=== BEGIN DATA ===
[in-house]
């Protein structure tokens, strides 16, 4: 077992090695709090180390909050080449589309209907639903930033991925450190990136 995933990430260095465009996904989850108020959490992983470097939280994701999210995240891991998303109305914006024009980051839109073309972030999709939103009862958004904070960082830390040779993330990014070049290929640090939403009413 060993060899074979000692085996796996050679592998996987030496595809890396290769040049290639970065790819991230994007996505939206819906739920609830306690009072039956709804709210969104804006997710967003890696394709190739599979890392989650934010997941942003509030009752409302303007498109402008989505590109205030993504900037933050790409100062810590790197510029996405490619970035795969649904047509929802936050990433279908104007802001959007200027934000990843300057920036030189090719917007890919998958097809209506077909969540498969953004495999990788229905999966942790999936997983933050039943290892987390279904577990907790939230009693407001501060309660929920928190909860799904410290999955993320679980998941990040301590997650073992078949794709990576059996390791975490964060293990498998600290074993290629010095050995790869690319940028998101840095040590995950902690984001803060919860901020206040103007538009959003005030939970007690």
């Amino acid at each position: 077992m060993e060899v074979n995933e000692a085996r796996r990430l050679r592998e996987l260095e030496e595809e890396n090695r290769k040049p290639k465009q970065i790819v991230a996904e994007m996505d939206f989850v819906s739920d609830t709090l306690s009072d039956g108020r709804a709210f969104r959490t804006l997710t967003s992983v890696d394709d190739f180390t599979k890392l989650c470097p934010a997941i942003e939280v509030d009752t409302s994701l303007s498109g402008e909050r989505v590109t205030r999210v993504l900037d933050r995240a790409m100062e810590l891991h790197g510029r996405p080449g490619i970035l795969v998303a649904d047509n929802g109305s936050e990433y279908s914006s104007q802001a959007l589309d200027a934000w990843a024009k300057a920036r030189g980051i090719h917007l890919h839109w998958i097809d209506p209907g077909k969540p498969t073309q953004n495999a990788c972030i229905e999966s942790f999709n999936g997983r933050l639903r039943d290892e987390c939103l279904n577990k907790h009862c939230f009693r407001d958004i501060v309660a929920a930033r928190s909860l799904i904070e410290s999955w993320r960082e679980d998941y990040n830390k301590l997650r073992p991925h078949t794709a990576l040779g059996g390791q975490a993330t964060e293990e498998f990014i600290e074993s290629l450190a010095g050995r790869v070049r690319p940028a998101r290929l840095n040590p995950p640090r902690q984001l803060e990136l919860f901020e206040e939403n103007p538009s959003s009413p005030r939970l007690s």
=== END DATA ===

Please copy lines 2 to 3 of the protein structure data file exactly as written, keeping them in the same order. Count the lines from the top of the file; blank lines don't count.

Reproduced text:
């Protein structure tokens, strides 16, 4: 077992090695709090180390909050080449589309209907639903930033991925450190990136 995933990430260095465009996904989850108020959490992983470097939280994701999210995240891991998303109305914006024009980051839109073309972030999709939103009862958004904070960082830390040779993330990014070049290929640090939403009413 060993060899074979000692085996796996050679592998996987030496595809890396290769040049290639970065790819991230994007996505939206819906739920609830306690009072039956709804709210969104804006997710967003890696394709190739599979890392989650934010997941942003509030009752409302303007498109402008989505590109205030993504900037933050790409100062810590790197510029996405490619970035795969649904047509929802936050990433279908104007802001959007200027934000990843300057920036030189090719917007890919998958097809209506077909969540498969953004495999990788229905999966942790999936997983933050039943290892987390279904577990907790939230009693407001501060309660929920928190909860799904410290999955993320679980998941990040301590997650073992078949794709990576059996390791975490964060293990498998600290074993290629010095050995790869690319940028998101840095040590995950902690984001803060919860901020206040103007538009959003005030939970007690």
């Amino acid at each position: 077992m060993e060899v074979n995933e000692a085996r796996r990430l050679r592998e996987l260095e030496e595809e890396n090695r290769k040049p290639k465009q970065i790819v991230a996904e994007m996505d939206f989850v819906s739920d609830t709090l306690s009072d039956g108020r709804a709210f969104r959490t804006l997710t967003s992983v890696d394709d190739f180390t599979k890392l989650c470097p934010a997941i942003e939280v509030d009752t409302s994701l303007s498109g402008e909050r989505v590109t205030r999210v993504l900037d933050r995240a790409m100062e810590l891991h790197g510029r996405p080449g490619i970035l795969v998303a649904d047509n929802g109305s936050e990433y279908s914006s104007q802001a959007l589309d200027a934000w990843a024009k300057a920036r030189g980051i090719h917007l890919h839109w998958i097809d209506p209907g077909k969540p498969t073309q953004n495999a990788c972030i229905e999966s942790f999709n999936g997983r933050l639903r039943d290892e987390c939103l279904n577990k907790h009862c939230f009693r407001d958004i501060v309660a929920a930033r928190s909860l799904i904070e410290s999955w993320r960082e679980d998941y990040n830390k301590l997650r073992p991925h078949t794709a990576l040779g059996g390791q975490a993330t964060e293990e498998f990014i600290e074993s290629l450190a010095g050995r790869v070049r690319p940028a998101r290929l840095n040590p995950p640090r902690q984001l803060e990136l919860f901020e206040e939403n103007p538009s959003s009413p005030r939970l007690s």